Kitten fostering, according to Holly Sizemore, chief mission officer at Best Friends, is “hilarious” and a joyful method to save lives — and vital, because two cats are murdered for every shelter dog.

According to Sizemore, caring for community cats (previously known as “feral”) through shelter or rescue organization trap-neuter-return programs is another effective approach to help.
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“There has been a noticeable reduction in the number of cats entering shelters and a considerable improvement in cat save rates in communities with trap-neuter-return programs,” she told TODAY. “There are several organizations who want to assist you in humanely trapping cats and neutering and vaccinating them so that they can live their life outside without reproducing.”

Warm weather ushers in “kitten season,” when animal shelters are inundated with kittens in need of foster homes. The Best Friends Animal Society provided this image.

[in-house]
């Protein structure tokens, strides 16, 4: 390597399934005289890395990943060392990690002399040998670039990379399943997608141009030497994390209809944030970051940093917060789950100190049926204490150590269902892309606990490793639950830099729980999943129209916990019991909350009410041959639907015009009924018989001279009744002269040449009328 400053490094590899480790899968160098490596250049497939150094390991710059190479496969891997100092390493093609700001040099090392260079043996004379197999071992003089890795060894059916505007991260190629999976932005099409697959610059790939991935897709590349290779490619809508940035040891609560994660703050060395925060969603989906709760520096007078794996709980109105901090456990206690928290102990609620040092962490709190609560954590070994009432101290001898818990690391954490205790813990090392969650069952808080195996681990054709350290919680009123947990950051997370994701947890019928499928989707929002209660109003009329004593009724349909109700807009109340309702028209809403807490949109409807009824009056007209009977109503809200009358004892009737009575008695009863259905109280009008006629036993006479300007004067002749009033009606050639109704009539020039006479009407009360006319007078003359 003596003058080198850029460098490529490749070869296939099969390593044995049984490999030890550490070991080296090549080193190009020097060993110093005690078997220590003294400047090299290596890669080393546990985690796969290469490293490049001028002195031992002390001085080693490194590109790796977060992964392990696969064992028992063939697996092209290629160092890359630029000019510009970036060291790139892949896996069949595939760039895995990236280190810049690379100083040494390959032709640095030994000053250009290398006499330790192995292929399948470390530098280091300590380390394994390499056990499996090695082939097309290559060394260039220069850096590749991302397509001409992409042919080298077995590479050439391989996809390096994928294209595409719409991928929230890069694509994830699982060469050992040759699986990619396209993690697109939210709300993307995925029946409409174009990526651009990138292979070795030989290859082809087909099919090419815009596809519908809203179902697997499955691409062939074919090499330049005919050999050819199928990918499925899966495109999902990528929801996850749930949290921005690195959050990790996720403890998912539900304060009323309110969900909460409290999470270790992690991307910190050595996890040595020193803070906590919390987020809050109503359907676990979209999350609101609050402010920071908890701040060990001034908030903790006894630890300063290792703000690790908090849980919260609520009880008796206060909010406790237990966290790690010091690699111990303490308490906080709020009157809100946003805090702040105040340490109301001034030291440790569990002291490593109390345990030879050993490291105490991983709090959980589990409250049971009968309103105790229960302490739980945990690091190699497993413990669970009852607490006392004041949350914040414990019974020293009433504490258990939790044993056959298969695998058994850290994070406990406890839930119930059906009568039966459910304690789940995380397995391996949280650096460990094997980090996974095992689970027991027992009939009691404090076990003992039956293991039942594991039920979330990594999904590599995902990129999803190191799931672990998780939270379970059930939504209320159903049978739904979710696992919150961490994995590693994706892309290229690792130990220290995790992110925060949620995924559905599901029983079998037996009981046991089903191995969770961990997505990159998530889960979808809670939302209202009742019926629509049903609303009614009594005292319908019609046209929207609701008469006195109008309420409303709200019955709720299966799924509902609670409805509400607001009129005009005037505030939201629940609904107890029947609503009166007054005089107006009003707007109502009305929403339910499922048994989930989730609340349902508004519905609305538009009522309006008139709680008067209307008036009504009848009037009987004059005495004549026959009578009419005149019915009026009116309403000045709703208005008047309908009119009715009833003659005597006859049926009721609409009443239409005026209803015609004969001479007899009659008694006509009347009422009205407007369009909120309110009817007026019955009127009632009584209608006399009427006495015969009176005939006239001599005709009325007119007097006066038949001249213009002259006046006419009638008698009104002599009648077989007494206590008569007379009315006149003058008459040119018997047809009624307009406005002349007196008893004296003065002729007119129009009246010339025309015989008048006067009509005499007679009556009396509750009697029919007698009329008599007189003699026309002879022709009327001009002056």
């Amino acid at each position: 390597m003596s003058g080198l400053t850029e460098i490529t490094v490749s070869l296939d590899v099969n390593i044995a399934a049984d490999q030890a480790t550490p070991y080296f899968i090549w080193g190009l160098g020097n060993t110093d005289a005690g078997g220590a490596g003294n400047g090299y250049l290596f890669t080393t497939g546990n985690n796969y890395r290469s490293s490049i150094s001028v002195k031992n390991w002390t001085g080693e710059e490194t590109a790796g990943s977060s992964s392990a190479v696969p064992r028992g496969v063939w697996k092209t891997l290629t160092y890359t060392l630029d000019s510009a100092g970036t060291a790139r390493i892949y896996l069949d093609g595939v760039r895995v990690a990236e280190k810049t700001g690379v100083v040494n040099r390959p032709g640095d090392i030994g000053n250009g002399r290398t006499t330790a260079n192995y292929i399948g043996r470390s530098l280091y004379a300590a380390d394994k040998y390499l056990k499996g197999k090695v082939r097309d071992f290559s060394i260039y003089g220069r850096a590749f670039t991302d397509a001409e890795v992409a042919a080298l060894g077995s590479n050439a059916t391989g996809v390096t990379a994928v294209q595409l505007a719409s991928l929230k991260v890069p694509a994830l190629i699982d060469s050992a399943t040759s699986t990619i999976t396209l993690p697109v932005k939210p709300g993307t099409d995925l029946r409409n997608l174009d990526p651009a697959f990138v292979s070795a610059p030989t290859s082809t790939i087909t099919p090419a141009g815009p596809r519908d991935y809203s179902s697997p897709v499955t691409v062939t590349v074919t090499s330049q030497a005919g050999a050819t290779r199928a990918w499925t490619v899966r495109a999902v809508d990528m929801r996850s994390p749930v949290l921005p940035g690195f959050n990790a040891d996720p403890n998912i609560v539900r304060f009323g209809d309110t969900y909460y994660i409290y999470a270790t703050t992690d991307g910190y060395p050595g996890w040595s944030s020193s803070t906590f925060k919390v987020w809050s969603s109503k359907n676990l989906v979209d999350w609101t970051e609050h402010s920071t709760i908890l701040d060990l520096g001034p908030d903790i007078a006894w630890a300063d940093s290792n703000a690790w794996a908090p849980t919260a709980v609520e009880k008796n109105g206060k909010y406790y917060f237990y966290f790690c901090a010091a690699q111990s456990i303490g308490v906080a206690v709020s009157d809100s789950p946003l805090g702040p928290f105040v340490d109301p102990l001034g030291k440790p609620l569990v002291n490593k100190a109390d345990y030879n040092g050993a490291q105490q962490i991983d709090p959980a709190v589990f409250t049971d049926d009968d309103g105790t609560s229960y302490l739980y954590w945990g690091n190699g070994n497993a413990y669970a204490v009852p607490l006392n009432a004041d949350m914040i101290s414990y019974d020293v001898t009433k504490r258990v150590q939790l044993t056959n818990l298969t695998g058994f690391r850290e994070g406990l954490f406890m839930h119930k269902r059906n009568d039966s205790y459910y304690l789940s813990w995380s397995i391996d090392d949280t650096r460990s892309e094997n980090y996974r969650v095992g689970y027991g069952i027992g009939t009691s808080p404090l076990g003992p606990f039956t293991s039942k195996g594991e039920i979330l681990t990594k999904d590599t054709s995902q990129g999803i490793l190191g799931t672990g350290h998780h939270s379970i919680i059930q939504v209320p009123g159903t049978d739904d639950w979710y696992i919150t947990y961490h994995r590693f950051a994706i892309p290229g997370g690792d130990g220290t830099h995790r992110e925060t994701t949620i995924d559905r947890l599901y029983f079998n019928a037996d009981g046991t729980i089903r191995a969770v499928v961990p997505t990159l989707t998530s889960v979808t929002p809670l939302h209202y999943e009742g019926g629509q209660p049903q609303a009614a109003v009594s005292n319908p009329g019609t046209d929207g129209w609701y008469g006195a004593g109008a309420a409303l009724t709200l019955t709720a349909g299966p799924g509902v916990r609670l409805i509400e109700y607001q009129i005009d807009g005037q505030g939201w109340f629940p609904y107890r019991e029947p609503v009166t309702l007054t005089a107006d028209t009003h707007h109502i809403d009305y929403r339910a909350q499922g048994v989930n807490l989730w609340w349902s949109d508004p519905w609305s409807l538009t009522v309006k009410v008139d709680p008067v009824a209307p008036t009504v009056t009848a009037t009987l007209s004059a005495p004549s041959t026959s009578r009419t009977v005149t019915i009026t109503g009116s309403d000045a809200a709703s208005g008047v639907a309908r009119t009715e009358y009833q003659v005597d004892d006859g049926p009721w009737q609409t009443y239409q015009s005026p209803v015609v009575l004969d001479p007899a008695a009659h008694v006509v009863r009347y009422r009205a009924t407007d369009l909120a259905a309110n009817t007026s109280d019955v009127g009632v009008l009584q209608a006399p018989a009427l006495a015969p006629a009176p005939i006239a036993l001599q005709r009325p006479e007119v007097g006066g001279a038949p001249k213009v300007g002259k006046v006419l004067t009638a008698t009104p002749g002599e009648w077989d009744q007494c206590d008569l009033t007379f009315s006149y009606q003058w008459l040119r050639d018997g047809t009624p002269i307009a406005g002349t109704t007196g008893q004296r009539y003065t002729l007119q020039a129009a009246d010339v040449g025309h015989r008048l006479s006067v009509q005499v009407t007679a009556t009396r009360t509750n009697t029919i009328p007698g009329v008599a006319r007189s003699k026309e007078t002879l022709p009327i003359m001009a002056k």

When visiting shelters, she hopes that individuals considering adopting pets keep an open mind about the size or breed they desire, and that they appreciate that shelters are understaffed — and that many workers are fatigued trying to keep up with the pandemic’s continual problems.

So, if a shelter doesn’t contact back within a few days regarding a potential adoption, she advised, be patient and don’t give up – call again.

According to Sizemore, animal lovers can help shelters and pets by encouraging loved ones to adopt from a local shelter.

“I think now is the moment for folks who have never had a pet to consider getting one,” she added. “They bring the type of affection, support, and unconditional love that you can’t really find anyplace else.”